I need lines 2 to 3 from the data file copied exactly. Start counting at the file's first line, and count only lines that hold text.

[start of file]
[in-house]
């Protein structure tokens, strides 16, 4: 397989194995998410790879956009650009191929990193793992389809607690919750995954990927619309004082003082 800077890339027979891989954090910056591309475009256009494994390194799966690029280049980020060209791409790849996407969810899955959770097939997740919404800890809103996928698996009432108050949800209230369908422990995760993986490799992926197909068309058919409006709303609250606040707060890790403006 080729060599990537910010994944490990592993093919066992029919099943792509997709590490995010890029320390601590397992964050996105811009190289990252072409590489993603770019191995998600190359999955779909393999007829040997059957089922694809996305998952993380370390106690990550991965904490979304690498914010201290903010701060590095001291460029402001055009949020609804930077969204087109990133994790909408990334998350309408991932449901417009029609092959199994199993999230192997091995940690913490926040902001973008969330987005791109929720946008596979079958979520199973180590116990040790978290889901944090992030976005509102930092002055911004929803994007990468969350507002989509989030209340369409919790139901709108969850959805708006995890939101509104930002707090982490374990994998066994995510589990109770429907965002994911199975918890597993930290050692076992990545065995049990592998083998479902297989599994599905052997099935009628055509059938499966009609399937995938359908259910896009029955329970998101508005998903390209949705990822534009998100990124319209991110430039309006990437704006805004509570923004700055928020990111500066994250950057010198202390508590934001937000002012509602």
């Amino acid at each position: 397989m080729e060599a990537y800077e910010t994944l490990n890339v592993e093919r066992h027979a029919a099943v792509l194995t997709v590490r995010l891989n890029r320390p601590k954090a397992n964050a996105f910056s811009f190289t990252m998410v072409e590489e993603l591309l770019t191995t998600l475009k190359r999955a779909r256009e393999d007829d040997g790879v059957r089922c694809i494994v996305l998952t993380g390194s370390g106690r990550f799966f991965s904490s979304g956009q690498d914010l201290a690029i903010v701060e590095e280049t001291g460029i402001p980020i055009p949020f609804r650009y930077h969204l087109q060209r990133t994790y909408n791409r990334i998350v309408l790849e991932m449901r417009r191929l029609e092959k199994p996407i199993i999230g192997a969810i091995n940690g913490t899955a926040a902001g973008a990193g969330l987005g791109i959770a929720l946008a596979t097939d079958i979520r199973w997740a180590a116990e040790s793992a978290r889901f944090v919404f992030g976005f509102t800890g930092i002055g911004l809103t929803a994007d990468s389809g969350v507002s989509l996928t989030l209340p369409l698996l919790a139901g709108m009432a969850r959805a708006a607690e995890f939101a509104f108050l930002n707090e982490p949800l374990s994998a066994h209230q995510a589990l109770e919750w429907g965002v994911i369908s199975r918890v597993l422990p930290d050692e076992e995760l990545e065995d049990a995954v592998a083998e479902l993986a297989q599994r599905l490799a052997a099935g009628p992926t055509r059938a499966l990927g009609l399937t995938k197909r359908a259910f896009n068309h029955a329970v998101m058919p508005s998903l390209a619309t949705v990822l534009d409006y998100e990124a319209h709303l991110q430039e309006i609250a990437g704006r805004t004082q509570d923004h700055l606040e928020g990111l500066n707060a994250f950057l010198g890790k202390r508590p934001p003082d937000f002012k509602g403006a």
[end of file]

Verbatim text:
């Protein structure tokens, strides 16, 4: 397989194995998410790879956009650009191929990193793992389809607690919750995954990927619309004082003082 800077890339027979891989954090910056591309475009256009494994390194799966690029280049980020060209791409790849996407969810899955959770097939997740919404800890809103996928698996009432108050949800209230369908422990995760993986490799992926197909068309058919409006709303609250606040707060890790403006 080729060599990537910010994944490990592993093919066992029919099943792509997709590490995010890029320390601590397992964050996105811009190289990252072409590489993603770019191995998600190359999955779909393999007829040997059957089922694809996305998952993380370390106690990550991965904490979304690498914010201290903010701060590095001291460029402001055009949020609804930077969204087109990133994790909408990334998350309408991932449901417009029609092959199994199993999230192997091995940690913490926040902001973008969330987005791109929720946008596979079958979520199973180590116990040790978290889901944090992030976005509102930092002055911004929803994007990468969350507002989509989030209340369409919790139901709108969850959805708006995890939101509104930002707090982490374990994998066994995510589990109770429907965002994911199975918890597993930290050692076992990545065995049990592998083998479902297989599994599905052997099935009628055509059938499966009609399937995938359908259910896009029955329970998101508005998903390209949705990822534009998100990124319209991110430039309006990437704006805004509570923004700055928020990111500066994250950057010198202390508590934001937000002012509602």
């Amino acid at each position: 397989m080729e060599a990537y800077e910010t994944l490990n890339v592993e093919r066992h027979a029919a099943v792509l194995t997709v590490r995010l891989n890029r320390p601590k954090a397992n964050a996105f910056s811009f190289t990252m998410v072409e590489e993603l591309l770019t191995t998600l475009k190359r999955a779909r256009e393999d007829d040997g790879v059957r089922c694809i494994v996305l998952t993380g390194s370390g106690r990550f799966f991965s904490s979304g956009q690498d914010l201290a690029i903010v701060e590095e280049t001291g460029i402001p980020i055009p949020f609804r650009y930077h969204l087109q060209r990133t994790y909408n791409r990334i998350v309408l790849e991932m449901r417009r191929l029609e092959k199994p996407i199993i999230g192997a969810i091995n940690g913490t899955a926040a902001g973008a990193g969330l987005g791109i959770a929720l946008a596979t097939d079958i979520r199973w997740a180590a116990e040790s793992a978290r889901f944090v919404f992030g976005f509102t800890g930092i002055g911004l809103t929803a994007d990468s389809g969350v507002s989509l996928t989030l209340p369409l698996l919790a139901g709108m009432a969850r959805a708006a607690e995890f939101a509104f108050l930002n707090e982490p949800l374990s994998a066994h209230q995510a589990l109770e919750w429907g965002v994911i369908s199975r918890v597993l422990p930290d050692e076992e995760l990545e065995d049990a995954v592998a083998e479902l993986a297989q599994r599905l490799a052997a099935g009628p992926t055509r059938a499966l990927g009609l399937t995938k197909r359908a259910f896009n068309h029955a329970v998101m058919p508005s998903l390209a619309t949705v990822l534009d409006y998100e990124a319209h709303l991110q430039e309006i609250a990437g704006r805004t004082q509570d923004h700055l606040e928020g990111l500066n707060a994250f950057l010198g890790k202390r508590p934001p003082d937000f002012k509602g403006a």